A new survey finds that most British Columbians support compulsory certification of the skilled trades and believe certification will make the construction industry safer.
“This poll demonstrates that British Columbians overwhelmingly support a return to compulsory trades certification,” said Brynn Bourke, Interim Executive Director of the BC Building Trades, on Tuesday.
A compulsory trade is a skilled trade that requires training or apprenticeship in order to legally work in that trade. The provincial Liberals eliminated compulsory trades in 2002, and today B.C. is the only province in Canada that doesn’t have compulsory trades training.
A poll conducted March 8 and 9 by ResearchCo. and commissioned by the BC Building Trades shows 80 per cent of British Columbians support restoring compulsory trades in this province. A full 90 per cent of British Columbians believe that compulsory trades will make the construction industry safer due to the requirement for training and regulation, and that compulsory trades will contribute to workers being more highly skilled.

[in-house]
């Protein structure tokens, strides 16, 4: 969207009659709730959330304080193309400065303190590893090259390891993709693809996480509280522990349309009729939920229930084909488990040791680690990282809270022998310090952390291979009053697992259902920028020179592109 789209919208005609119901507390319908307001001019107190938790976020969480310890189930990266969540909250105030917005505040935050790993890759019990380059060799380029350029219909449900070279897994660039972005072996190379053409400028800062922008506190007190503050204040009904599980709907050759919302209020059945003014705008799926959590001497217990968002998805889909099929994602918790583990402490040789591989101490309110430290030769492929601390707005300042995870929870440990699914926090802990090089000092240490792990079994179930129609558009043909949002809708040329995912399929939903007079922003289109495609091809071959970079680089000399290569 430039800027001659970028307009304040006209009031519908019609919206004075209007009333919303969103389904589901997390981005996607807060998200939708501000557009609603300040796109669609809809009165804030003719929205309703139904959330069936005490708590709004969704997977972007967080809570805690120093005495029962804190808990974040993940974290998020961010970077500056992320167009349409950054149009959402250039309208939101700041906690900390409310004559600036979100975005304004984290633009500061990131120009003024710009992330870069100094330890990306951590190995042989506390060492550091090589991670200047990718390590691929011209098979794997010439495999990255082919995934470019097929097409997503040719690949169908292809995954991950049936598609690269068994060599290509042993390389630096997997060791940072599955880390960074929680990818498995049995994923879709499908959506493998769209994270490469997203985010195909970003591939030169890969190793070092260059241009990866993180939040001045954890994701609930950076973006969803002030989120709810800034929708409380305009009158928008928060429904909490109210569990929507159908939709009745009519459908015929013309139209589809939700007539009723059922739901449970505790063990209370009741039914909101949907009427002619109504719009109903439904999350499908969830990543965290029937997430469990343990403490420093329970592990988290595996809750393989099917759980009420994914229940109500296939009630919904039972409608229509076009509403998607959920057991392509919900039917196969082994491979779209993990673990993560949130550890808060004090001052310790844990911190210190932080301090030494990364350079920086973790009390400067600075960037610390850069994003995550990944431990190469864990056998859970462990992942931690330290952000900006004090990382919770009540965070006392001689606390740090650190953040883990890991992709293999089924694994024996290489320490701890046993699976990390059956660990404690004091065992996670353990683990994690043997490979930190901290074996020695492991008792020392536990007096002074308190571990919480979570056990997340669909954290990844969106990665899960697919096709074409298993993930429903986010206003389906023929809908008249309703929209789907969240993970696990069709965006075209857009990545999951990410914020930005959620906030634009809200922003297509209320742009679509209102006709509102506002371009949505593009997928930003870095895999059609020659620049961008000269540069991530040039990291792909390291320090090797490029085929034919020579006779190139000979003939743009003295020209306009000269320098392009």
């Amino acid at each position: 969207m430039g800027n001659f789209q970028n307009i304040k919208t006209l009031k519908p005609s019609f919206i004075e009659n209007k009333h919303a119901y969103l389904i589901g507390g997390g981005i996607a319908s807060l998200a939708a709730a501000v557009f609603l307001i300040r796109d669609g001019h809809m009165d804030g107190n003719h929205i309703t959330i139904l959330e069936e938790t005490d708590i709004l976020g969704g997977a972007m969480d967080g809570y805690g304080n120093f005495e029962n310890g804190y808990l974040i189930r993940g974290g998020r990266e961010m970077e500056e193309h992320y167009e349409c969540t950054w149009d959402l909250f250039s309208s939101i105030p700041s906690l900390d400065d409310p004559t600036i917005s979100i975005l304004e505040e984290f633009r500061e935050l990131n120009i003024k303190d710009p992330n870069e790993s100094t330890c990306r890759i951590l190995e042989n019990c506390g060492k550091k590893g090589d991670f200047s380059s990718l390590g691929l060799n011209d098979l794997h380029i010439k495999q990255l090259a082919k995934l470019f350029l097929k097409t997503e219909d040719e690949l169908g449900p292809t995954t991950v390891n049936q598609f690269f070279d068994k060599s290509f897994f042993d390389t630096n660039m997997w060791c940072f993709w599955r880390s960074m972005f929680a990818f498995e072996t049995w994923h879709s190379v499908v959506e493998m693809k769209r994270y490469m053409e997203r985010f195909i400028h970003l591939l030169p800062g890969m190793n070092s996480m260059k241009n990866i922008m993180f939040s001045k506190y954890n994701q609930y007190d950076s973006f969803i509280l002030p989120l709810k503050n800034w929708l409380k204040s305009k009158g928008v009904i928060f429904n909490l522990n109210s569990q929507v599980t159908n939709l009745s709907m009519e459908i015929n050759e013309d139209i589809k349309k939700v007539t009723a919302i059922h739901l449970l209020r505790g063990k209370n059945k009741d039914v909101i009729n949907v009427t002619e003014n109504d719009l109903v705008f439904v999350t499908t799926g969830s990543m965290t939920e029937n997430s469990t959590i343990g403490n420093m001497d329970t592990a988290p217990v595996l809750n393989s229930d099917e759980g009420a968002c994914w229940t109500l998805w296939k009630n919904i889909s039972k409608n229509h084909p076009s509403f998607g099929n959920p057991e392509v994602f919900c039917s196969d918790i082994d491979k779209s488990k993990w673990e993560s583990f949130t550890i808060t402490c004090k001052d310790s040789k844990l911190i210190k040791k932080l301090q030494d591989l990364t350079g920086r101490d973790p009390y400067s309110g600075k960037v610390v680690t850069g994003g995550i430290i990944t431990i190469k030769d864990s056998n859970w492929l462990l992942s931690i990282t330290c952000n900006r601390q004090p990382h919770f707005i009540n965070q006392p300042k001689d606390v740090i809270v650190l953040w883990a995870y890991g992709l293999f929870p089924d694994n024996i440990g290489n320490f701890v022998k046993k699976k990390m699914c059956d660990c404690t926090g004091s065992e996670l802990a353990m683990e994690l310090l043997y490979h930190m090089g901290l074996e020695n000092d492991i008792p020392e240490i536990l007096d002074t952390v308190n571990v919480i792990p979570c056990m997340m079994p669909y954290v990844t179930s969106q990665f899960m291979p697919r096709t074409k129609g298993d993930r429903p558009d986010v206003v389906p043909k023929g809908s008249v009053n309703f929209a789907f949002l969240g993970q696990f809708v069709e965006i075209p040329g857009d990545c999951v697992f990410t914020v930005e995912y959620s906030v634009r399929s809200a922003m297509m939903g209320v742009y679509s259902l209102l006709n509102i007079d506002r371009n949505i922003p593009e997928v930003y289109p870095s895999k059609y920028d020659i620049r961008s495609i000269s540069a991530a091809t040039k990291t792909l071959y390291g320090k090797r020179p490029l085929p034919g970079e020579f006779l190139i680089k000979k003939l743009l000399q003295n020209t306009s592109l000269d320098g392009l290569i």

Meanwhile, 89 per cent of British Columbians believe compulsory trades will build consumer confidence and an expectation of quality workmanship.
“The results of this poll could not be clearer,” said Bourke. “British Columbians support and understand the importance of compulsory trades, they believe in compulsory trades, and they think compulsory trades will contribute to increased safety, skills development and quality work in the construction sector.”
The BC NDP government has committed to restoring compulsory trades. The poll also found that 94 per cent of British Columbians consider the government’s initiative either very or moderately important. Interestingly, women and residents 55 and over were more likely to consider the initiative “very important.”
The online survey polled 800 adults in B.C. Results are considered correct plus or minus 3.5 percentage points 19 times out of 20.